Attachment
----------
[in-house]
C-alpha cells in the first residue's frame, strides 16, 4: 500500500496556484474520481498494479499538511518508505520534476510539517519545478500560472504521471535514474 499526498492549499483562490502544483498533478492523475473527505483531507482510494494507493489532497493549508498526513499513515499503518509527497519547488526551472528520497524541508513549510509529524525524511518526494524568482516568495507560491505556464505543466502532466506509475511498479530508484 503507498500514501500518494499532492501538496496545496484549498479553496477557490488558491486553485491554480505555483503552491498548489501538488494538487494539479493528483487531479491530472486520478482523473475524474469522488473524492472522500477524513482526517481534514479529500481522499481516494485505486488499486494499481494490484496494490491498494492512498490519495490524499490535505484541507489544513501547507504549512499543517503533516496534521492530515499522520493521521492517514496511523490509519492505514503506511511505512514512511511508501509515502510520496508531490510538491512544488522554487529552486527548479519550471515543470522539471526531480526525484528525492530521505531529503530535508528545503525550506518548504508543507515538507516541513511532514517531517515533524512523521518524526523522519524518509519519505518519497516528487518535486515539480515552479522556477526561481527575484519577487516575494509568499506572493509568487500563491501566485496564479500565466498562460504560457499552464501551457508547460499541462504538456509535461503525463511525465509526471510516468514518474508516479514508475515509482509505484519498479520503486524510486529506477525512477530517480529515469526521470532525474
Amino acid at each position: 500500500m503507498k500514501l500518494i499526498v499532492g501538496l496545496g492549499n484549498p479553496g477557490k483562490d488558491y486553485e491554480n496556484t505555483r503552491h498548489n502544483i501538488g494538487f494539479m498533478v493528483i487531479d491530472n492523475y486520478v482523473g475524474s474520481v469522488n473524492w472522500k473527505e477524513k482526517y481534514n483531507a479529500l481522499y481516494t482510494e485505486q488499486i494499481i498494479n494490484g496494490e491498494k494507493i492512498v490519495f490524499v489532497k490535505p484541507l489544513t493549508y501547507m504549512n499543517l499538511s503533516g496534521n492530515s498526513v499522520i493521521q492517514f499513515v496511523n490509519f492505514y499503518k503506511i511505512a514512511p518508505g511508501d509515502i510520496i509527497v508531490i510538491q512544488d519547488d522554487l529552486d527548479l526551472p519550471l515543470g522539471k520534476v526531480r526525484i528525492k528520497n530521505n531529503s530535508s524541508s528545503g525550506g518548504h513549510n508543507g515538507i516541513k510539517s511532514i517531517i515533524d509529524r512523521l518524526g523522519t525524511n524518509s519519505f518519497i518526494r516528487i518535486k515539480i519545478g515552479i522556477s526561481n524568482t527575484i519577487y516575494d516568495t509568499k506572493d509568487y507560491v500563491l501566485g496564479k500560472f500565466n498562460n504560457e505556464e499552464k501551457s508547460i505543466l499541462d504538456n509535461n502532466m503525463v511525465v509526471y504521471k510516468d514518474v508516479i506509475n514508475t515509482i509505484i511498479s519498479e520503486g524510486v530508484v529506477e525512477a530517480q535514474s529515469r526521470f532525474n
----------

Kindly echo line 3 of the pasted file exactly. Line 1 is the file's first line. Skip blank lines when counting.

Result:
Amino acid at each position: 500500500m503507498k500514501l500518494i499526498v499532492g501538496l496545496g492549499n484549498p479553496g477557490k483562490d488558491y486553485e491554480n496556484t505555483r503552491h498548489n502544483i501538488g494538487f494539479m498533478v493528483i487531479d491530472n492523475y486520478v482523473g475524474s474520481v469522488n473524492w472522500k473527505e477524513k482526517y481534514n483531507a479529500l481522499y481516494t482510494e485505486q488499486i494499481i498494479n494490484g496494490e491498494k494507493i492512498v490519495f490524499v489532497k490535505p484541507l489544513t493549508y501547507m504549512n499543517l499538511s503533516g496534521n492530515s498526513v499522520i493521521q492517514f499513515v496511523n490509519f492505514y499503518k503506511i511505512a514512511p518508505g511508501d509515502i510520496i509527497v508531490i510538491q512544488d519547488d522554487l529552486d527548479l526551472p519550471l515543470g522539471k520534476v526531480r526525484i528525492k528520497n530521505n531529503s530535508s524541508s528545503g525550506g518548504h513549510n508543507g515538507i516541513k510539517s511532514i517531517i515533524d509529524r512523521l518524526g523522519t525524511n524518509s519519505f518519497i518526494r516528487i518535486k515539480i519545478g515552479i522556477s526561481n524568482t527575484i519577487y516575494d516568495t509568499k506572493d509568487y507560491v500563491l501566485g496564479k500560472f500565466n498562460n504560457e505556464e499552464k501551457s508547460i505543466l499541462d504538456n509535461n502532466m503525463v511525465v509526471y504521471k510516468d514518474v508516479i506509475n514508475t515509482i509505484i511498479s519498479e520503486g524510486v530508484v529506477e525512477a530517480q535514474s529515469r526521470f532525474n